JENNETT: Well, they'll escalate over a scale depending on the nature of the misconduct. But even so, you come back to the position we have now, don't you, that you're tiptoeing forever around the question of privilege, and this commission may not be given the power to impose any penalty per se, on parliamentarians.
GALLAGHER: Well, that's over to us to help design. And again, I think there's the appetite across the Parliament. Everyone understands what happened 12 months ago, when that report was tabled. I don't think anyone was proud to say that, you know, everything in this workplace was right, because it isn't. We should be leading the way. So, the onus is on parliamentarians to get that body right. You know, it's got a, it's got to balance, like it can't be used for political purposes. It shouldn't be. That's not the purpose. And there's a lot of politics in this place. So how we manage that is critical, how we land it and hopefully how we get unanimous support for it.
JENNETT: Yeah, and that's an ongoing piece of work for you and others. Let's go to some news of the day. Published a little earlier today, a report in the Australian Financial Review, saying the Albanese Government's agreed to a demand from Peter Dutton and will have the Electoral Commission mail pamphlets to voters around the Voice referendum. Peter Dutton is calling that a backflip. Is it happening? And is it a backflip?
GALLAGHER: Well, we've been negotiating across the Parliament with the machinery legislation that is to set up the rules for how a referendum would be held in the country and modernising it, essentially. As part of those negotiations, things have been put on the table, and I think it's an indication, you know, the Prime Minister has always said, he wants to reach out and work with the Opposition on this. And I think this is a sign of that, there was representations made about the 'no' pamphlets. The current legislation is that you would have a 'no' pamphlet mailed out, and, you know, in terms of getting that legislation through, we'll make that change.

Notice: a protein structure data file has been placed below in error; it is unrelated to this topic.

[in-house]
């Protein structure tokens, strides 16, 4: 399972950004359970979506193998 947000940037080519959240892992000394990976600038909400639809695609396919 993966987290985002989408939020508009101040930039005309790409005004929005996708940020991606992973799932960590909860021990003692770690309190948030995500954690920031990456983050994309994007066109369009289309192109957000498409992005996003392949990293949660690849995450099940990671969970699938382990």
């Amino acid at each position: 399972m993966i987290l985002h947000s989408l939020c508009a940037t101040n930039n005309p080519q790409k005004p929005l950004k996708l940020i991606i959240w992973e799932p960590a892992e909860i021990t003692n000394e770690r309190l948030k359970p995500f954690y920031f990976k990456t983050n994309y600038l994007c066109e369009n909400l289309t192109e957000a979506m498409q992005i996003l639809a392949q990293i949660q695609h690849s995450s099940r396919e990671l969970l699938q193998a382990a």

JENNETT: Well, just to be clear, the machinery bill says there will not be 'yes' or 'no' pamphlets mailed out. What's being discussed today is whether there is separate to that an AEC public information campaign, you're telling us that there will be.
GALLAGHER: That's right, I meant the current laws, the ones that operate now, before that bill passes, have the publication of a 'yes' and 'no' case. As part of the discussions on facilitating the passage of the new bill, which would modernise, but put in the arrangements this referendum. The 'yes' and 'no' case, the pamphlet, the official pamphlet, if you want to call it that, those arrangements will be put in the bill. And I think again, it's a sign, you know, I see Mr. Dutton wanting to play politics with it again, it's really a sign of our attempt to work across the Parliament to reach agreement on this.
JENNETT: So, meeting him somewhere in the middle or further beyond the middle on these pamphlets is a price you're prepared to pay to hold bipartisanship around these measures?
GALLAGHER: Well, we negotiate on every piece of legislation in the Senate, as you know, like, you know, it's a minority chamber. On these negotiations, I think the agreement reached is that we would continue with the arrangements that exist in place under the current laws, that is the publication of a 'yes' and 'no' pamphlet. If that gets the Parliament moving together, that is a good outcome.
JENNETT: All right, we'll wait for the information on that. On cost of living, your colleague, Steven Jones, has expressed a view today that he's hoping we are, if not at the peak of rate rises from the Reserve Bank, then very near to it. “We,” he says, “we think what's already in the system should do the job to ensure we can dampen demand.” Who is “we”? Because it sounds a bit like if “we” is the Government, is jawboning the Reserve Bank.